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Ontario reports 2,400 new COVID-19 cases, 27 deaths

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WATCH ABOVE: Toronto’s chief public health officer Dr. Eileen de Villa called on city residents to be cautious with gatherings ahead of the upcoming long weekend, indicating that the city has seen high cases of COVID-19 after every holiday since the pandemic began – May 19, 2021

Ontario is reporting 2,400 new COVID-19 cases on Thursday. The provincial total now stands at 517,090.

Thursday’s case count has jumped back above 2,000 after the previous two days saw daily cases under that mark. However, the number of tests processed was higher than the last two days. On Wednesday, 1,588 new cases were recorded with 1,616 on Tuesday, and 2,170 on Monday.

According to Thursday’s report, 607 cases were recorded in Toronto, 528 in Peel Region, 224 in Hamilton, 181 in York Region, and 110 in Durham Region.

All other local public health units reported fewer than 100 new cases in the provincial report.

The death toll in the province has risen to 8,552 as 27 more deaths were recorded.

Read more: Ontario government set to unveil gradual COVID-19 reopening plan for province

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Meanwhile, 485,512 Ontario residents were reported to have recovered from COVID-19, which is about 94 per cent of known cases. Resolved cases increased by 2,763 from the previous day.

There were more resolved cases than new cases on Thursday.

Active cases in Ontario now stand at 23,026 — down from the previous day when it was at 23,416, and is down from May 13 when it was at 29,235. At the peak of the second wave coronavirus surge in January, active cases hit just above 30,000. In the third wave in April, active cases topped 43,000.

The seven-day average has now reached 2,131, which is down from yesterday at 2,183, and is down from last week at 2,731. A month ago, the seven-day average was around 4,300.

The government said 45,406 tests were processed in the last 24 hours. There is currently a backlog of 20,642 tests awaiting results. A total of 14,901,787 tests have been completed since the start of the pandemic.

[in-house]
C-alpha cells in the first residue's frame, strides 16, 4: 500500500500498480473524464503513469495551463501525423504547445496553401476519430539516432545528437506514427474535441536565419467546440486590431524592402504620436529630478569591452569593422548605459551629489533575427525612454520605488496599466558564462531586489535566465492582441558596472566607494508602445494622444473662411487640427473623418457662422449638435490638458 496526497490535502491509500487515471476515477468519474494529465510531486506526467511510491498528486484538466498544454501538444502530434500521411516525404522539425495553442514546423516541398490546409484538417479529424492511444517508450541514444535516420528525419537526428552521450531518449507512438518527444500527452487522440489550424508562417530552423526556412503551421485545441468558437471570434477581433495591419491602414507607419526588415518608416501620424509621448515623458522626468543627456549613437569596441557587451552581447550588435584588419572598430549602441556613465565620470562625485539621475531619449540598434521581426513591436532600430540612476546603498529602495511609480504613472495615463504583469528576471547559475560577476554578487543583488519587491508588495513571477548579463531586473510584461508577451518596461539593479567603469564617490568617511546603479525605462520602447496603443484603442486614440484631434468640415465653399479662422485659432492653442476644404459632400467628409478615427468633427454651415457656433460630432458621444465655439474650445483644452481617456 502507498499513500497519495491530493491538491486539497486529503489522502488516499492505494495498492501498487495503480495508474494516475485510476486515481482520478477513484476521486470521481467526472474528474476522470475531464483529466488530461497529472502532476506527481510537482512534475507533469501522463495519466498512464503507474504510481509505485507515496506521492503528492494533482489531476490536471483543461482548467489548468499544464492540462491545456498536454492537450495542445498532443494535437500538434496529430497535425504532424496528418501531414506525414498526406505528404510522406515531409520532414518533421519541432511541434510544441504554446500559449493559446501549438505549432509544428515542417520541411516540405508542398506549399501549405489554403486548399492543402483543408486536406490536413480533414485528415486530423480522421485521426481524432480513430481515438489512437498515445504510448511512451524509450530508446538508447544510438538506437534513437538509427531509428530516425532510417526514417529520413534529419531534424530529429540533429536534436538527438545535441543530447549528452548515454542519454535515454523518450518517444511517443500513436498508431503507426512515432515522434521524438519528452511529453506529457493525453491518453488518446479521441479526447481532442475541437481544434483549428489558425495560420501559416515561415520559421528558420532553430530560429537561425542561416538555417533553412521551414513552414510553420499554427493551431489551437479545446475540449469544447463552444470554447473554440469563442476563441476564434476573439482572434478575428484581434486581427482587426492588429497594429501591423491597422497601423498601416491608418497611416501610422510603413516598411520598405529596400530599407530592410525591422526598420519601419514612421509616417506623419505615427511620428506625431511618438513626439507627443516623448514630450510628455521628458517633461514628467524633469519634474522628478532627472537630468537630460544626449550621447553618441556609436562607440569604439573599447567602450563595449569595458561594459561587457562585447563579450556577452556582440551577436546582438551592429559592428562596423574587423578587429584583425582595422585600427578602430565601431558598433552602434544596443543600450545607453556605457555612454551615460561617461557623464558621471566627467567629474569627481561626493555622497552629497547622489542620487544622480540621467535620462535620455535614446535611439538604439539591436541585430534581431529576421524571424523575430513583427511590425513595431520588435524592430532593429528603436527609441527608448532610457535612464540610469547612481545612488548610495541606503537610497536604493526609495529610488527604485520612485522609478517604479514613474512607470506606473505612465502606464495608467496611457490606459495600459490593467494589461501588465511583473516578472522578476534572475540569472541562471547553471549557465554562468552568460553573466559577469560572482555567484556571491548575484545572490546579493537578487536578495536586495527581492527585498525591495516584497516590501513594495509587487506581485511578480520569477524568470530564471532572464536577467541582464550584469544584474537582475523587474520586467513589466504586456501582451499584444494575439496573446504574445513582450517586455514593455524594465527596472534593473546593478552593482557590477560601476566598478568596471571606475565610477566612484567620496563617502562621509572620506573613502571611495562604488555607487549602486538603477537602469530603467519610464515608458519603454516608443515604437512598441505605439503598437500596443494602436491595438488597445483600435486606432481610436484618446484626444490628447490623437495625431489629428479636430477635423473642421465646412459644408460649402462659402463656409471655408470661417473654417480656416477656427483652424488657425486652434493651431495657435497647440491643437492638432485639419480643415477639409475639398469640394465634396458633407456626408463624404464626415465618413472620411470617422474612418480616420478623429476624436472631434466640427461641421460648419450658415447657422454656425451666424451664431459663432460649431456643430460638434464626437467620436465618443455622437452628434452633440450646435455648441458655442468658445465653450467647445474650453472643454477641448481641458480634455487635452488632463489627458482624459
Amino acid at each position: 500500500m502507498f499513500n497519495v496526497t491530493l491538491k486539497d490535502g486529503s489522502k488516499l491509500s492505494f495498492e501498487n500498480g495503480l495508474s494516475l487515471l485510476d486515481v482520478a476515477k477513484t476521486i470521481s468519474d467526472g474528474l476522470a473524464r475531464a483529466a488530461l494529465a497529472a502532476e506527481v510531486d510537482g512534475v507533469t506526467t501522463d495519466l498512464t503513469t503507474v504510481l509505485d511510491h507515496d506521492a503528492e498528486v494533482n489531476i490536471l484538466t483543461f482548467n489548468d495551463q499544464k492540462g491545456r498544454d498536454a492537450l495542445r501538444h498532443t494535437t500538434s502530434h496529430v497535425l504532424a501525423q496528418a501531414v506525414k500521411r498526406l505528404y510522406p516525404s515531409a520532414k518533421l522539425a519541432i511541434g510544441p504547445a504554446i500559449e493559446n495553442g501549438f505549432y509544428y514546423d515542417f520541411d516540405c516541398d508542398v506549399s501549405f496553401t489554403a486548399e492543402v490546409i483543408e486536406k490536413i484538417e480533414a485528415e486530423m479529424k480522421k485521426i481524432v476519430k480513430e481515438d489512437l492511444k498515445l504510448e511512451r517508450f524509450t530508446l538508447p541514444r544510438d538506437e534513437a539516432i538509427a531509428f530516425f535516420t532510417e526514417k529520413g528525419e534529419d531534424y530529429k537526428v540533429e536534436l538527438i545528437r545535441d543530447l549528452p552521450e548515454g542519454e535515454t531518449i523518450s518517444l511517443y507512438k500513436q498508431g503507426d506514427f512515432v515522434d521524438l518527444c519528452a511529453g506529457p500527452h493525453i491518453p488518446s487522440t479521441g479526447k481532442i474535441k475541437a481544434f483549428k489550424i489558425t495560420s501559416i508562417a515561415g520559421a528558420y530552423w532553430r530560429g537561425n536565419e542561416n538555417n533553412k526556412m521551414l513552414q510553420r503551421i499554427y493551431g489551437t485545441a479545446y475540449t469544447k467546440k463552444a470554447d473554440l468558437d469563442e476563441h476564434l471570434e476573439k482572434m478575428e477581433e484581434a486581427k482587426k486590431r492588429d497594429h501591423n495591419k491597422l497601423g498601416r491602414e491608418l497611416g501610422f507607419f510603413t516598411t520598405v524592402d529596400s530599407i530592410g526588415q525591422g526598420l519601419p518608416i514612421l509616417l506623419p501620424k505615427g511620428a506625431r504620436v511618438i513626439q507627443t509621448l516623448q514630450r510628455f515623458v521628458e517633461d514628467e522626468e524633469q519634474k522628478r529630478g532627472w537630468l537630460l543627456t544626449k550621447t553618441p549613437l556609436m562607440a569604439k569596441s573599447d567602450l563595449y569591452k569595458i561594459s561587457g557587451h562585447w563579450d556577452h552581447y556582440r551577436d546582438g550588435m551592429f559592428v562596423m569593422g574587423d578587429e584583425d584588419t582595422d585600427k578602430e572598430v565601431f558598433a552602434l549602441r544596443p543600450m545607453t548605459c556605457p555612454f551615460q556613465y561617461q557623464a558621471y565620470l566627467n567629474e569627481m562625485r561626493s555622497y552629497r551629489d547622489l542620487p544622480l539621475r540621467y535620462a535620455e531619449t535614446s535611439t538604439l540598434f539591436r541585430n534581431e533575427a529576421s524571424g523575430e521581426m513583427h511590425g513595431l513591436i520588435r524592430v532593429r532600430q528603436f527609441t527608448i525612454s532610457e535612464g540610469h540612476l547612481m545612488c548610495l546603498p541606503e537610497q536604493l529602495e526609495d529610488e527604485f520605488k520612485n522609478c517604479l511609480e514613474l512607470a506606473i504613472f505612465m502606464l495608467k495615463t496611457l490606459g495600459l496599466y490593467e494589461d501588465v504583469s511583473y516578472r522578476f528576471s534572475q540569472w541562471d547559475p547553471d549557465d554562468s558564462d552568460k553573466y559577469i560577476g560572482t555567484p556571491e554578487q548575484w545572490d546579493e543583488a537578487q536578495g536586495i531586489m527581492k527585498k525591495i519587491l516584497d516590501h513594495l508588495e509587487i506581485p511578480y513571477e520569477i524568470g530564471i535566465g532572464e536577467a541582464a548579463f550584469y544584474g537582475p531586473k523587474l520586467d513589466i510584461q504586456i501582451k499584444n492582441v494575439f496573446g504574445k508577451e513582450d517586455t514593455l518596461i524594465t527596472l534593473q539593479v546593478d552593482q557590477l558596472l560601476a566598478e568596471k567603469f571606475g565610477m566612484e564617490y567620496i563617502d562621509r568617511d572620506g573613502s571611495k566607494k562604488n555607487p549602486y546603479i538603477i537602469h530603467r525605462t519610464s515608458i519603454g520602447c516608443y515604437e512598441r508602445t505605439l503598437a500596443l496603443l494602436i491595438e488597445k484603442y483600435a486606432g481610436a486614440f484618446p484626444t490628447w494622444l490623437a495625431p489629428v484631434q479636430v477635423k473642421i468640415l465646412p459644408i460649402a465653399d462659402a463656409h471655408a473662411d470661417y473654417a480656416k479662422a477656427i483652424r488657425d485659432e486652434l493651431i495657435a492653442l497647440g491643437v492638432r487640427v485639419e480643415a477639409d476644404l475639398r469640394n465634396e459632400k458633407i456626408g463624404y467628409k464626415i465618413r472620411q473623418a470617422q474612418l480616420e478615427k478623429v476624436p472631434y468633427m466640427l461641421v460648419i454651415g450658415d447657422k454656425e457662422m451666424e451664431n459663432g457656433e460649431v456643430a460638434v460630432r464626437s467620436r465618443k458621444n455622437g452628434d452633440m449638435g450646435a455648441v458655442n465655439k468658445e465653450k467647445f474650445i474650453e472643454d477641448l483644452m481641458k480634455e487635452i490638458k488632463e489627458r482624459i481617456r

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Test positivity for Thursday was 5.2 per cent. That figure is the same as Wednesday’s at 5.2 per cent, but is down from last week when it was 5.7 per cent.

Ontario reported 1,320 people are hospitalized with COVID-19 (down by 81 from the previous day) with 721 patients in intensive care units (down by 14) and 493 patients in ICUs on a ventilator (down by 46). Overall, hospitalizations have been on the decline since the third wave peak in April.

As of 8 p.m. on Wednesday, more than 7.5 million COVID-19 vaccine doses have been administered. That marks an increase of 144,986 vaccines in the last day. There are 473,759 people fully vaccinated with two doses.

Read more: Peel Region youth aged 12 and older eligible for COVID-19 vaccines starting Thursday

Variants of concern in Ontario

Officials have listed breakdown data for the new VOCs (variants of concern) detected so far in the province which consist of the B.1.1.7 (first detected in the United Kingdom), B.1.351 (first detected in South Africa), P.1 (first detected in Brazil), as well as mutations that have no determined lineage.

The B.1.1.7 VOC is currently the dominating known strain at 114,569 variant cases, which is up by 1,810 since the previous day, 684 B.1.351 variant cases which is up by one, and 2,089 P.1 variant cases which is up by 30.

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Here is a breakdown of the total cases in Ontario by gender and age:

  • 257,213 people are male — an increase of 1,165 cases.
  • 255,740 people are female — an increase of 1,185 cases.
  • 81,459 people are 19 and under — an increase of 494 cases.
  • 192,964 people are 20 to 39 — an increase of 981 cases.
  • 148,629 people are 40 to 59 — an increase of 628 cases.
  • 69,481 people are 60 to 79 — an increase of 241 cases.
  • 24,458 people are 80 and over — an increase of 57 cases.
  • The province notes that not all cases have a reported age or gender.

Here is a breakdown of the total deaths related to COVID-19 by age:

  • Deaths reported in ages 19 and under: 4
  • Deaths reported in ages 20 to 39: 65
  • Deaths reported in ages 40 to 59: 465 (+3)
  • Deaths reported in ages 60 to 79: 2,614 (+15)
  • Deaths reported in ages 80 and older: 5,403 (+8)
  • The province notes there may be a reporting delay for deaths and data corrections or updates can result in death records being removed.

Cases, deaths and outbreaks in Ontario long-term care homes

According to the Ministry of Long-Term Care, there have been 3,767 deaths reported among residents and patients in long-term care homes across Ontario which is an increase of one death since yesterday. Thirteen virus-related deaths in total have been reported among staff.

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There are 37 current outbreaks in homes, which is up by two from the previous day.

The ministry also indicated there are currently 52 active cases among long-term care residents 101 99 active cases among staff — up by eight and up by two, respectively, in the last day.

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